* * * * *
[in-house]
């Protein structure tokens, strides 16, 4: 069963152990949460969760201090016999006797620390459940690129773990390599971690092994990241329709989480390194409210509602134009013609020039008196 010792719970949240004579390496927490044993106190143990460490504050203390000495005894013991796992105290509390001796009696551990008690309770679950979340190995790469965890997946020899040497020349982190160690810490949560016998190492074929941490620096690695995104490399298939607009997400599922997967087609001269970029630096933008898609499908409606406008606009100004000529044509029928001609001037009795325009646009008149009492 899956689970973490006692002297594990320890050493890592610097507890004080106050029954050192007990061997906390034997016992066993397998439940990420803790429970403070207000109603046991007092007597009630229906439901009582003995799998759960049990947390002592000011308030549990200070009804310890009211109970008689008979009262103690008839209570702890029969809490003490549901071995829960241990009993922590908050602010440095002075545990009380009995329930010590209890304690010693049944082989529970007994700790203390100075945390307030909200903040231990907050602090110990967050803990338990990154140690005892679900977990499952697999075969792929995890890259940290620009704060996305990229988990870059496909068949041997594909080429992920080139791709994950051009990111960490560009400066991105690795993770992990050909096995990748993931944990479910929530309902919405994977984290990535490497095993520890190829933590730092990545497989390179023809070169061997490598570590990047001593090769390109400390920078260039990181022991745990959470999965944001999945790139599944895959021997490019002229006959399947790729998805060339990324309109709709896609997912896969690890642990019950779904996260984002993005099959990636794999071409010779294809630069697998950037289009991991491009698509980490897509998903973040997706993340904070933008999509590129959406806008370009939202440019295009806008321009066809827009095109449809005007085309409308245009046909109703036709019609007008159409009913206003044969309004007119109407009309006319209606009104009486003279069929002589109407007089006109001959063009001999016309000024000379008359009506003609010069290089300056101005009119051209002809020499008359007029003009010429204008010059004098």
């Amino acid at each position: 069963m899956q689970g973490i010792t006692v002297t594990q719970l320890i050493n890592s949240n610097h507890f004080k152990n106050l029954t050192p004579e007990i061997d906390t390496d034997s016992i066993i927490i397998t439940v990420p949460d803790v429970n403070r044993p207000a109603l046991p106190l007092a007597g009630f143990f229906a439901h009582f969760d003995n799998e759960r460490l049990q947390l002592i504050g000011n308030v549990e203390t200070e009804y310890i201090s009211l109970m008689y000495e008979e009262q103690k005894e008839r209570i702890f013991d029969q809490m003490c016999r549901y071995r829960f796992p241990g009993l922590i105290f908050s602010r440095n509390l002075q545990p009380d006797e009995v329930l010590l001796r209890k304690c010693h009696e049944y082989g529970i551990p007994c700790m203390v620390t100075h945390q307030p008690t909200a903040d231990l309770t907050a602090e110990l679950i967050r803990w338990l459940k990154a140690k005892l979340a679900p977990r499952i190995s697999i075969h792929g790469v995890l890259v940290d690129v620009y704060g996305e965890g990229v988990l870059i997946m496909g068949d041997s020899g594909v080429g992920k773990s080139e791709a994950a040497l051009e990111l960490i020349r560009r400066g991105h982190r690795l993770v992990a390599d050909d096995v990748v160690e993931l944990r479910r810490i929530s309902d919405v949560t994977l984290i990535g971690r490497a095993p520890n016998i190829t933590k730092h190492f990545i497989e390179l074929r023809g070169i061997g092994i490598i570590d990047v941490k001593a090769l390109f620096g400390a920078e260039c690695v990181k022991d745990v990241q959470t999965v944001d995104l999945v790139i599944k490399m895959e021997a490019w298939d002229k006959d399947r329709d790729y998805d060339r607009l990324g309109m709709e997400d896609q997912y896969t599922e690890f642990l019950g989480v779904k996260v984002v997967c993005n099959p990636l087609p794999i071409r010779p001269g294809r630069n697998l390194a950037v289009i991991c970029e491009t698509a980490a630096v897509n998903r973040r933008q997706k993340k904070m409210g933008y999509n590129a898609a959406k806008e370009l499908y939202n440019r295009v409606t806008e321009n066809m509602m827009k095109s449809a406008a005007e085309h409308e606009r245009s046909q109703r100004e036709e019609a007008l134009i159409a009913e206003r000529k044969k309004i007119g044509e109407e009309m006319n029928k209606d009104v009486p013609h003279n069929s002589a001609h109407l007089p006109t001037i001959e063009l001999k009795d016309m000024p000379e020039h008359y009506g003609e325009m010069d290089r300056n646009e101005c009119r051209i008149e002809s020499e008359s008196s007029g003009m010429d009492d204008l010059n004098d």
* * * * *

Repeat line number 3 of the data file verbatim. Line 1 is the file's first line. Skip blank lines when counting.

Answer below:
């Amino acid at each position: 069963m899956q689970g973490i010792t006692v002297t594990q719970l320890i050493n890592s949240n610097h507890f004080k152990n106050l029954t050192p004579e007990i061997d906390t390496d034997s016992i066993i927490i397998t439940v990420p949460d803790v429970n403070r044993p207000a109603l046991p106190l007092a007597g009630f143990f229906a439901h009582f969760d003995n799998e759960r460490l049990q947390l002592i504050g000011n308030v549990e203390t200070e009804y310890i201090s009211l109970m008689y000495e008979e009262q103690k005894e008839r209570i702890f013991d029969q809490m003490c016999r549901y071995r829960f796992p241990g009993l922590i105290f908050s602010r440095n509390l002075q545990p009380d006797e009995v329930l010590l001796r209890k304690c010693h009696e049944y082989g529970i551990p007994c700790m203390v620390t100075h945390q307030p008690t909200a903040d231990l309770t907050a602090e110990l679950i967050r803990w338990l459940k990154a140690k005892l979340a679900p977990r499952i190995s697999i075969h792929g790469v995890l890259v940290d690129v620009y704060g996305e965890g990229v988990l870059i997946m496909g068949d041997s020899g594909v080429g992920k773990s080139e791709a994950a040497l051009e990111l960490i020349r560009r400066g991105h982190r690795l993770v992990a390599d050909d096995v990748v160690e993931l944990r479910r810490i929530s309902d919405v949560t994977l984290i990535g971690r490497a095993p520890n016998i190829t933590k730092h190492f990545i497989e390179l074929r023809g070169i061997g092994i490598i570590d990047v941490k001593a090769l390109f620096g400390a920078e260039c690695v990181k022991d745990v990241q959470t999965v944001d995104l999945v790139i599944k490399m895959e021997a490019w298939d002229k006959d399947r329709d790729y998805d060339r607009l990324g309109m709709e997400d896609q997912y896969t599922e690890f642990l019950g989480v779904k996260v984002v997967c993005n099959p990636l087609p794999i071409r010779p001269g294809r630069n697998l390194a950037v289009i991991c970029e491009t698509a980490a630096v897509n998903r973040r933008q997706k993340k904070m409210g933008y999509n590129a898609a959406k806008e370009l499908y939202n440019r295009v409606t806008e321009n066809m509602m827009k095109s449809a406008a005007e085309h409308e606009r245009s046909q109703r100004e036709e019609a007008l134009i159409a009913e206003r000529k044969k309004i007119g044509e109407e009309m006319n029928k209606d009104v009486p013609h003279n069929s002589a001609h109407l007089p006109t001037i001959e063009l001999k009795d016309m000024p000379e020039h008359y009506g003609e325009m010069d290089r300056n646009e101005c009119r051209i008149e002809s020499e008359s008196s007029g003009m010429d009492d204008l010059n004098d």